Christmas is hard on families who’ve lost loved ones to suicide, says Sharon Reed — who knows this first hand.
The last holiday season “was the worst Christmas of my life,” said Reed, who was still trying to process and grieve the death of her youngest brother, who took his life in March 2020.
The Red Deer resident is now raising money and awareness about suicide prevention in memory of Neil Reed. “I’d like to do something positive,” she explained — especially since depression and mental health problems are taking more of a toll on people because of the pandemic.
A raffle for a six-foot Christmas tree, decked out with elves and other whimsical creatures to reflect Neil’s playful personality will be held next month at her workplace, Salon Harper in Red Deer. Proceeds will be donated to Red Deer’s Outreach Centre, which runs programs about suicide prevention and help families who have lost loved ones to suicide.
Reed admitted her own grief about her brother’s death was compounded by the fact she couldn’t even fly to attend his funeral because of COVID-19.
The two had been separated by thousands of miles: Neil, who was 42, had been residing in the U.K. while she had emigrated to Canada nearly 22 years ago. But her brother had come to visit her during two previous Christmas seasons. “He loved Canada and also dreamed of living here one day,” she recalled.
While Neil had attempted suicide before, it came as a shock to hear about his death. “I fell apart,” said Reed.
The first thing she did was call a friend, who works at the Outreach Centre, to express her anguish and anger. This friend advised Reed to attend an eight-week grief support program, where she could talk honestly with others who had also lost loved ones.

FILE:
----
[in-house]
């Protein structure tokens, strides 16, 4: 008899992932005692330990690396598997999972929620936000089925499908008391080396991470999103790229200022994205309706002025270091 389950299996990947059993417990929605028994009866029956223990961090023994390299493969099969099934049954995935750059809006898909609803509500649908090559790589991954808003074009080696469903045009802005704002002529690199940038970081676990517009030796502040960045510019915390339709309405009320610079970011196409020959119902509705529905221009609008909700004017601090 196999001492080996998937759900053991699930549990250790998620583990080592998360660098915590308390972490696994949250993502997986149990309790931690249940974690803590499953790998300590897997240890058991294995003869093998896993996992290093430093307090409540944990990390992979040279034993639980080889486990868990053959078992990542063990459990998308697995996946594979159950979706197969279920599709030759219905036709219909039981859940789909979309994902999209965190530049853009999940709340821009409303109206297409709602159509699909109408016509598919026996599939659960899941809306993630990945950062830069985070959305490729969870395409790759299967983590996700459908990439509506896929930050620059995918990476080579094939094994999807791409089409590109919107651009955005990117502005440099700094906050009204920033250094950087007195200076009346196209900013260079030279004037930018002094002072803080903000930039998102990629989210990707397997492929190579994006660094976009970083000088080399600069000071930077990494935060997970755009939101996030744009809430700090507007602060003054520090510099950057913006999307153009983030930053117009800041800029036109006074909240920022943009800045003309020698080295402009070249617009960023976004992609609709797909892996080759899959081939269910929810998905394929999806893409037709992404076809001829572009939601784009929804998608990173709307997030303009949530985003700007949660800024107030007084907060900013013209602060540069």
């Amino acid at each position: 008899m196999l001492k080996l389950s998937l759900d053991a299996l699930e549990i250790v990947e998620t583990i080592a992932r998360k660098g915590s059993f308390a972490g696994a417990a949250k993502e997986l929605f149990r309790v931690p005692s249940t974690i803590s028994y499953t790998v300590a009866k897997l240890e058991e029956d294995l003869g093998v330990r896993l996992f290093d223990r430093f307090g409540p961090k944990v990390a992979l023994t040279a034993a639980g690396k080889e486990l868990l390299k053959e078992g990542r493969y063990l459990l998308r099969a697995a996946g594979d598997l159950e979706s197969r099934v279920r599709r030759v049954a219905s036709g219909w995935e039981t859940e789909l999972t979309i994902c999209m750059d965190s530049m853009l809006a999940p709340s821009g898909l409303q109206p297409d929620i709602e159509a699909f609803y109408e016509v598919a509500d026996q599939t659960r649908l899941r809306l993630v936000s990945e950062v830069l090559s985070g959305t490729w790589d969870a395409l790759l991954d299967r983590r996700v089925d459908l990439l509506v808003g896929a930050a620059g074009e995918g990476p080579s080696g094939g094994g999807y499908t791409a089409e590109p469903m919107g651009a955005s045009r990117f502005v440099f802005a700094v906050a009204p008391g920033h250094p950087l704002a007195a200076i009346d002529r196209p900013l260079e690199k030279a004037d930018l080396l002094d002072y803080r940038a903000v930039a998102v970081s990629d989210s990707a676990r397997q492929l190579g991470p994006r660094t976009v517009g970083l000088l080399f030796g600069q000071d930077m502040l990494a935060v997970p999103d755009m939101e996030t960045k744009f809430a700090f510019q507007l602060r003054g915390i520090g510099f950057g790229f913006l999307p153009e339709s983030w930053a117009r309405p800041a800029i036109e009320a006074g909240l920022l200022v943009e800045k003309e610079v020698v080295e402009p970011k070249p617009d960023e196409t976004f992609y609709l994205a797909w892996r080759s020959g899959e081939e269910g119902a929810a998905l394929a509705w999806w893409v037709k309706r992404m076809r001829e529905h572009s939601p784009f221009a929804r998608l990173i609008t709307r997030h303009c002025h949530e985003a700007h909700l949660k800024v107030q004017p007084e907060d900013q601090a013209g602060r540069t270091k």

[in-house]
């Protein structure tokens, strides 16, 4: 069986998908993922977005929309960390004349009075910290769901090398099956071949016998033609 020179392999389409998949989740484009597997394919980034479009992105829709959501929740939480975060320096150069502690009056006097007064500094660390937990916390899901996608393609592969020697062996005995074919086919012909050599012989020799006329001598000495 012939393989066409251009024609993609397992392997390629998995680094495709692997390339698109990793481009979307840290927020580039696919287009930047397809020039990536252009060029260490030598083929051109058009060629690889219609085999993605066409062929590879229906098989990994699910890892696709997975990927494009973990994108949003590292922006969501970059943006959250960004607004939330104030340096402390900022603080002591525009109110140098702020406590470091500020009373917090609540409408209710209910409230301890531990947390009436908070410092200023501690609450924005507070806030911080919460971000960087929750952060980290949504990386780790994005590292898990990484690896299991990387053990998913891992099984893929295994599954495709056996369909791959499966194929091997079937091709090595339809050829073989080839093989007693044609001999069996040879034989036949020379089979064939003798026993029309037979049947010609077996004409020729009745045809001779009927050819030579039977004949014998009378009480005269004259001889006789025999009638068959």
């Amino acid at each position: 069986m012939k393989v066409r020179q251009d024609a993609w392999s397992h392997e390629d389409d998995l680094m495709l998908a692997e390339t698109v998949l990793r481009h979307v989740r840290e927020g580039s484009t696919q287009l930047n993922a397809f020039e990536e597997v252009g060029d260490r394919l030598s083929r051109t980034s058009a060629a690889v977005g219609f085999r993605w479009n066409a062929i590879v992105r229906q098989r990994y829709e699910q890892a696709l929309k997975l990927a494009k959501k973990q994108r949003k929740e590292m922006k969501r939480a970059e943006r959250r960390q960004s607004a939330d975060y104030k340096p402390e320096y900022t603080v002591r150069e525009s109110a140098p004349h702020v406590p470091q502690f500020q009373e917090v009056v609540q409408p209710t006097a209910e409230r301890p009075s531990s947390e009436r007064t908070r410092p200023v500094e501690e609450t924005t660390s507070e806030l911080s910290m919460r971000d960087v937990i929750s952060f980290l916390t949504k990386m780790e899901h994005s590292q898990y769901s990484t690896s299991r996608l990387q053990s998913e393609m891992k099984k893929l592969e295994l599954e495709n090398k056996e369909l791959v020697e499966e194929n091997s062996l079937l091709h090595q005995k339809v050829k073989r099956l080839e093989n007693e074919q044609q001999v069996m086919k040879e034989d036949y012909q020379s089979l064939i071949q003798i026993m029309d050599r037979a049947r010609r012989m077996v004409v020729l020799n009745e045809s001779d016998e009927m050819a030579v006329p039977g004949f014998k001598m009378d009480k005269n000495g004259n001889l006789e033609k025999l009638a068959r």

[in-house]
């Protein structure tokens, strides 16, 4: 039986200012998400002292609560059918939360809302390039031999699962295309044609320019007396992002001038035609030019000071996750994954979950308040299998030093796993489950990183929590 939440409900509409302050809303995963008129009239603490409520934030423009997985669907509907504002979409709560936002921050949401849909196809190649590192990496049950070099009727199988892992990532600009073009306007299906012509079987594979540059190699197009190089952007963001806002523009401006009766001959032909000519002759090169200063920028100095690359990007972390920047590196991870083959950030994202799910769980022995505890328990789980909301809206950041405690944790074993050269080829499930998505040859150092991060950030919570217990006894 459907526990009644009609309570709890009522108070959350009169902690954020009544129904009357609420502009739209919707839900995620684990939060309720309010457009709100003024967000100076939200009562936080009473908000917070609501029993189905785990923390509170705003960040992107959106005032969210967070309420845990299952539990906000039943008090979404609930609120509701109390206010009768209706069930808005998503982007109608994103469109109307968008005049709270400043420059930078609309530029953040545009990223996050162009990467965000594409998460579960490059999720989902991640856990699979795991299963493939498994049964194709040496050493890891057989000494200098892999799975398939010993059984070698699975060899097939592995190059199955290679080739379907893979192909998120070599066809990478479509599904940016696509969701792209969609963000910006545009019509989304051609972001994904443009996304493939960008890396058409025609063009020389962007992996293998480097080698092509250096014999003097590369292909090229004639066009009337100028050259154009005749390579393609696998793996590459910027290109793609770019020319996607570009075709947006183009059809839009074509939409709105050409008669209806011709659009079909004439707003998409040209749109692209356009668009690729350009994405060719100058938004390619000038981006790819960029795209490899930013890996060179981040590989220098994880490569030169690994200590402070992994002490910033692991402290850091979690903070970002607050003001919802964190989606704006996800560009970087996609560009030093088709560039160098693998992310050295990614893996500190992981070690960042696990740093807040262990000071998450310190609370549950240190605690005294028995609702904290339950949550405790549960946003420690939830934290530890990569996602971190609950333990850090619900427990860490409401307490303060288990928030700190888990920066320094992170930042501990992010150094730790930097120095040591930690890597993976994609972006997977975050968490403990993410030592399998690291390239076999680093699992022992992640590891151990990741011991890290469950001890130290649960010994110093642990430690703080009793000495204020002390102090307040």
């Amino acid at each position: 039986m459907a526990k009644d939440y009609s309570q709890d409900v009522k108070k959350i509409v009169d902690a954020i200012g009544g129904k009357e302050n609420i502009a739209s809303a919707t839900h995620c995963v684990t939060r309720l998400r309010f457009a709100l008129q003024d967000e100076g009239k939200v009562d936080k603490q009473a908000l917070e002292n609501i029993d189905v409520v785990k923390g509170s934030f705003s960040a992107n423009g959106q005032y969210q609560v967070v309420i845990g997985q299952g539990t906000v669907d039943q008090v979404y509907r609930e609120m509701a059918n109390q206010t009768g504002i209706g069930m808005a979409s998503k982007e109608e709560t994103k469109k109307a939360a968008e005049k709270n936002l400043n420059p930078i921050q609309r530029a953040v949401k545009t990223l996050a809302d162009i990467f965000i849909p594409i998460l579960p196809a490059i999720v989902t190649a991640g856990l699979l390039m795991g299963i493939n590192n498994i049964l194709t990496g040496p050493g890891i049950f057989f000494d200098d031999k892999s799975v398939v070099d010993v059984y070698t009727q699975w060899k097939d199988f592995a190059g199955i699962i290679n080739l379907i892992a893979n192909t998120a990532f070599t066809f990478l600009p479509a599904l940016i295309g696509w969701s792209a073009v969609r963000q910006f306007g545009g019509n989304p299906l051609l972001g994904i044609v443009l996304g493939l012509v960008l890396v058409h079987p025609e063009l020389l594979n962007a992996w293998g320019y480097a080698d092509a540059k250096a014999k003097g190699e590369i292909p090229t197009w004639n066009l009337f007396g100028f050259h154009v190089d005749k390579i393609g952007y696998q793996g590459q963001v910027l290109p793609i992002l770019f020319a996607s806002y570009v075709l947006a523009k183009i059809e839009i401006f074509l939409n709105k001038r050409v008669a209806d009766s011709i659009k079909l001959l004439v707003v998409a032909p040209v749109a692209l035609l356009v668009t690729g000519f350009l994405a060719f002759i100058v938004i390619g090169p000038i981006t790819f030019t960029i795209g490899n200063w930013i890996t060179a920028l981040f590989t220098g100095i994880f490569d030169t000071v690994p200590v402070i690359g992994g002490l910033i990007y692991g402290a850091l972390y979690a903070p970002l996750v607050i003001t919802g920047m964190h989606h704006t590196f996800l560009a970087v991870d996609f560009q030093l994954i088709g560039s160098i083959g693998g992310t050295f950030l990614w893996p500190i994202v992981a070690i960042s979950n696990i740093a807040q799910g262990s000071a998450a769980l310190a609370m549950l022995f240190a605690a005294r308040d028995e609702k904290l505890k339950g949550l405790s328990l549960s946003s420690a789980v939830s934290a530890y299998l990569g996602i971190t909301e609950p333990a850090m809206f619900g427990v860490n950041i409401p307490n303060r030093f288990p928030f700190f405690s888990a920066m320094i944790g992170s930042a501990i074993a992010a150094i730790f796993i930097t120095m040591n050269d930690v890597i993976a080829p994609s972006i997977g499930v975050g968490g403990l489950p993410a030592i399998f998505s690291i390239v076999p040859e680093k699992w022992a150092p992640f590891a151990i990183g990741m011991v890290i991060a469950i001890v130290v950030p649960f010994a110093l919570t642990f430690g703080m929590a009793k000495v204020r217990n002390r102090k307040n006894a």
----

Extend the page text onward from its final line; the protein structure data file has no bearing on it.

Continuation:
The participants understood that losing someone to suicide is different than having someone die of an illness or accident as it often leads to feelings of self-blame, said Reed.
“There was a lot of darkness, sadness…” The thought ‘if only I had been closer, I could have saved him’ plagued her. But Sharon came to realize this is a fallacy as her brother had been battling addictions and mental health problems for most of his life.
The siblings were raised by alcoholic parents. Reed said, “There had been abuse,” and Neil coped by inventing an imaginary childhood friend. But this “friend” stayed around for an unusually long time.
He later tried suppressing the voices in his head by self-medicating with drugs and alcohol — which took him to a bad place.
When sober, the painter and decorator was a hard worker and “wonderful person, who hardly ever lost his temper,” said Reed. She recalled that Neil could relate very well to her teenage kids with his fun, youthful outlook on life.
Since the COVID era is a dark time for many people, Reed believes it’s timely to raise awareness about local suicide prevention programs at the Outreach Centre, which can lead to counselling and other forms of mental health assistance.
The tree raffle at Salon Harper runs to Dec. 15. If all 125 tickets sell out, $2,500 will be raised for the Outreach Centre.